decimal type in C#, .NET's
System.Decimal type, is just a floating point number stored as base-10 instead of base-2 encoding.
double are more typical base-2 floating point numbers. That is, a
double is stored as
+/- x * 2^y while a decimal is stored as
+/- x * 10 ^ y. That's why it does better for, as one example, financial data, which is typically expressed in terms of
x * 10^-2. The IEEE standard 754 (the floating point math standard) calls this "decimal floating point" math, and defines a 32- and 64-bit version of each.
In C++, these types are implemented in the
std::decimal namespace, and are called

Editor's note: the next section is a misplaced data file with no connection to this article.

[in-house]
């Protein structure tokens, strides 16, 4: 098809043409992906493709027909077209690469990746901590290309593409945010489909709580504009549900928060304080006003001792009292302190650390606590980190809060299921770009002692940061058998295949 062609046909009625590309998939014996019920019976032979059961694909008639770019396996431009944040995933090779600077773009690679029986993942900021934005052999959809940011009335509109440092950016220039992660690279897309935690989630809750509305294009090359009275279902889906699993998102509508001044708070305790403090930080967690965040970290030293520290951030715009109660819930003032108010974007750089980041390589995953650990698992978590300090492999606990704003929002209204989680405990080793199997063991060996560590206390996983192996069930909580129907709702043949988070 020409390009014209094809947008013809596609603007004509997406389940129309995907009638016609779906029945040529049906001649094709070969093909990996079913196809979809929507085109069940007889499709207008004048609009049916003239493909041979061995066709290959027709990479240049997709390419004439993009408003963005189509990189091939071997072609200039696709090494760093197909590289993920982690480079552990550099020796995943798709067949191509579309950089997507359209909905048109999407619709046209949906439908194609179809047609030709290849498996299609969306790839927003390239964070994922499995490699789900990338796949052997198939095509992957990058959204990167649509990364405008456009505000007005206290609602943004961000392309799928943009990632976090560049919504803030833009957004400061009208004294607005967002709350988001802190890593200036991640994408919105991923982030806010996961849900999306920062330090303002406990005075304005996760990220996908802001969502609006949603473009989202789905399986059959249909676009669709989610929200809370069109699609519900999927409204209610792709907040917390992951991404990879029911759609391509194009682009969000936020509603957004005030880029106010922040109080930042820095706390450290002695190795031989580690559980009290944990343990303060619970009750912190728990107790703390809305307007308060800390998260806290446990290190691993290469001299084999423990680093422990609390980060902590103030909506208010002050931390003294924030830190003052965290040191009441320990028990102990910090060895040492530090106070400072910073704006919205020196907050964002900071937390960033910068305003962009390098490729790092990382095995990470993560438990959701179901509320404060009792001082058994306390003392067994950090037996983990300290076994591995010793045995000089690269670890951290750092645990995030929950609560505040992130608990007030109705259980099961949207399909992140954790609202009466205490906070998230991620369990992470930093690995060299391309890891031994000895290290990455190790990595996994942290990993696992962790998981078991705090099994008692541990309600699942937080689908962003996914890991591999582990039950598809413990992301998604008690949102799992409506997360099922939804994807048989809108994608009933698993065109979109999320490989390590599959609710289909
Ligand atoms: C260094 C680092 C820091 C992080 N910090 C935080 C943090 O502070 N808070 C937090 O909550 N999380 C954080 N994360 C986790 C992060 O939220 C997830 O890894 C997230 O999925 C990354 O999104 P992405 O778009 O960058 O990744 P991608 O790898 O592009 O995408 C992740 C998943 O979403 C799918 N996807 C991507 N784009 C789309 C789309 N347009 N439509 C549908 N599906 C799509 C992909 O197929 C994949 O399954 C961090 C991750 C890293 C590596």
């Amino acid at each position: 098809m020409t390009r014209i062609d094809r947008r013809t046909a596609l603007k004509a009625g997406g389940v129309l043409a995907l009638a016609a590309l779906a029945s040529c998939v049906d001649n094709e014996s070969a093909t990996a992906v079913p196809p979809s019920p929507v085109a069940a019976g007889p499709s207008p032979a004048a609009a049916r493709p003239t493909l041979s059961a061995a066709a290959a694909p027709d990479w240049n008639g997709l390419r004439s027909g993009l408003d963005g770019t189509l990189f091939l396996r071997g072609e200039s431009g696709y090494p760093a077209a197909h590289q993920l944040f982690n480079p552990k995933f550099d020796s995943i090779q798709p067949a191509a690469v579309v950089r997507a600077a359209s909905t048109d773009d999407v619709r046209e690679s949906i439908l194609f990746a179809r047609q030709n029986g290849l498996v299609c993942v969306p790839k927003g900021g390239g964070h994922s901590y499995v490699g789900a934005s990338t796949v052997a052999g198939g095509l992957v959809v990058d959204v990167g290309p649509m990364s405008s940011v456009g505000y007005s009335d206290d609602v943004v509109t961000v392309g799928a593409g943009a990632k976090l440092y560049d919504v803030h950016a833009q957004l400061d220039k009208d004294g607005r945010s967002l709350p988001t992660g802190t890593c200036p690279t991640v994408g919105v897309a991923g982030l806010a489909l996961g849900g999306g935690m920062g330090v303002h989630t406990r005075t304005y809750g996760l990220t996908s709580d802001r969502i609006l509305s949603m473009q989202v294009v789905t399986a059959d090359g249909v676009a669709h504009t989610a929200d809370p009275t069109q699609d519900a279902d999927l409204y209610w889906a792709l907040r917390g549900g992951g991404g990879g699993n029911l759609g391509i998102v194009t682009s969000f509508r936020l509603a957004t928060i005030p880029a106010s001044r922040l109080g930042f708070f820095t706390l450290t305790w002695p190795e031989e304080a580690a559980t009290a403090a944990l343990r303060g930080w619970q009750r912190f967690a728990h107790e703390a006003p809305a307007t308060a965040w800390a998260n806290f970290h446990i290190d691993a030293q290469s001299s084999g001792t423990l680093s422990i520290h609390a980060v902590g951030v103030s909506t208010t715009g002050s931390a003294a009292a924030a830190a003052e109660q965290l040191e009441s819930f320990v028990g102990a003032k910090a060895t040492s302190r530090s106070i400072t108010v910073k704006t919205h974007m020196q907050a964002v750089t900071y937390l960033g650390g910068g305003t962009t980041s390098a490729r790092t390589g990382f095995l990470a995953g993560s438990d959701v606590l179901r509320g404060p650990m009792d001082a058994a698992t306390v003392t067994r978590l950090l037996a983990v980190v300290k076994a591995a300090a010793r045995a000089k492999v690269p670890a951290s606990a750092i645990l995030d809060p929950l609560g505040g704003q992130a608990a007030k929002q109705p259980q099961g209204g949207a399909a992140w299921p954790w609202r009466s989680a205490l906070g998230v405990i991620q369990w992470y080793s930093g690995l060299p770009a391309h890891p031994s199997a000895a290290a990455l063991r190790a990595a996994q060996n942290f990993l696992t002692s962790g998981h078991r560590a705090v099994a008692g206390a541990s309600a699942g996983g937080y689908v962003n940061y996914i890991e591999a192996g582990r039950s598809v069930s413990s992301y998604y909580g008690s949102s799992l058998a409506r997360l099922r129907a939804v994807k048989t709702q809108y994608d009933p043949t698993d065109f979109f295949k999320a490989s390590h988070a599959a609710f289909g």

std::decimal::decimal64, in the
<decimal> header. If Borland C++ builder has such a type, you will find it there. GNU's C++ library includes this header but, AFAIK it's not actually part of the standard yet, so BCB may not have it. If that's the case, you'll need to use a third-party library. @dash's example of Intel's Decimal Floating Point library is probably the best known such library, though a Google search for
IEEE 754 Decimal should turn up others if, for some reason, you need them.